Summary: This book is about a boy named Henry Huggins. He is always bored until one day he comes across a stray dog. He ends up naming this dog Ribsy because the dog is so skinny. This is when the adventure for Henry begins. He first has to try to get this dog home which presents many challenges for Henry. His adventures continue through the book and Henry is never bored again. Response: I loved reading this book especially for my love of dogs. Connection: Read Aloud; Kids would enjoy the humor in this book and would be able to relate to this book. Every kid loves animals and adventure!
  • Calificación: 3 de 5 estrellas
    Although Henry has fun going to the Y and swimming and things, he feels like nothing exciting ever happens to him. But then one day he meets a stray, thin, rambunctious dog and names him Ribsy. Little does Henry know of all the excitement he'll be in for now in Henry Huggins by author Beverly Cleary.Wow! I've read a couple of other Henry books before, but I didn't know (or didn't remember?) that this one is actually the first book Cleary ever had published, back in good ol' 1950.It's a fun and pleasant read overall, and a little nostalgic for a reader like me. Typewriters, telephone booths where you can make a call for a nickel, and a young hero who says things like, "Gee, Dad, that's swell!" Yeah, I laughed out loud a couple good times (Henry is hilarious for trying to write that letter), and it was great to see sisters Beezus (Beatrice) and Ramona where they actually first appear in a book. Been there all the time, but, hey, it's new to me!I'm like the author in that the Ramona books that come later are my favorites of Cleary's work. But what a nice introduction this book is to Henry, Ribsy, and the gang on Klickitat Street.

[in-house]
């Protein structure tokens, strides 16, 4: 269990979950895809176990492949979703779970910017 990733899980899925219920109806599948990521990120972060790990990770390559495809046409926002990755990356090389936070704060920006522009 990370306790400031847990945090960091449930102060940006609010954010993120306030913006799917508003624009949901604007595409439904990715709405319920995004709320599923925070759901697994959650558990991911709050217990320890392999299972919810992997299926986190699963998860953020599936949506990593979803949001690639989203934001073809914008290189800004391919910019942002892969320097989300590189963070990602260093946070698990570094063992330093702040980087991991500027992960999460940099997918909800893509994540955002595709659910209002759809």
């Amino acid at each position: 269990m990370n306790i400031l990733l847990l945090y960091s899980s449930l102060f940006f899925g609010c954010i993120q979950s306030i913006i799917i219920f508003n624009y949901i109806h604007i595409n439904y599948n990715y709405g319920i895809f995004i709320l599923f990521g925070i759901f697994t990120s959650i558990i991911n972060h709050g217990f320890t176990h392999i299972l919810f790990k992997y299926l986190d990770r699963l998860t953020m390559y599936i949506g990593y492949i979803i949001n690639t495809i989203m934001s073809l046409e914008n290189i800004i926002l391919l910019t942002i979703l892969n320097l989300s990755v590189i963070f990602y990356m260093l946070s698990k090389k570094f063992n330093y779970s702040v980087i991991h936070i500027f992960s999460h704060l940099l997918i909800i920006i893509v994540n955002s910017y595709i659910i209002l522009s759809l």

• Calificación: 5 de 5 estrellas
    I never did read much Cleary growing up...but since the Girl is having some trouble getting into book, I thought this might be a good one for her...and I was right, she absolutely LOVED it. Henry Huggins (like How to Eat Fried Worms) is a bit dated, since it was written in 1949, but the overall feel and character of the story is pretty much timeless. We are presented with a typical neighborhood, family, kids, neighbors of the time that, despite the way we live life today, is presented in a way that is still accessible to kids today (even those not living in suburban neighborhoods. Henry is a typical boy who wants a bit of excitement in his life...and finds it while browsing at the local convenience store, in the form of Ribsy as skinny mutt who he decides to take home (with his mother's permission of course)...on the BUS! This is first of 5 adventures that Henry and Ribsy encounter as they go on through the book (we also get raising guppies, catching thousands of night crawlers, a charming look at Christmas pageants and snow from a 9 year olds perspective, the dog show, and the prospect of Henry having to give up Ribsy). Each is charming and still endearing more than 50 years after it was originally written. We are presented with stories that show Henry as honest and hard working, we learn to have compassion for others and that doing the right thing is always important...all in a humorous and realistic way that doesn't feel like the message is being shoved down our throats! I give it a solid A, even after 50+ years, Henry Huggins is fine reading for 8-10 year olds!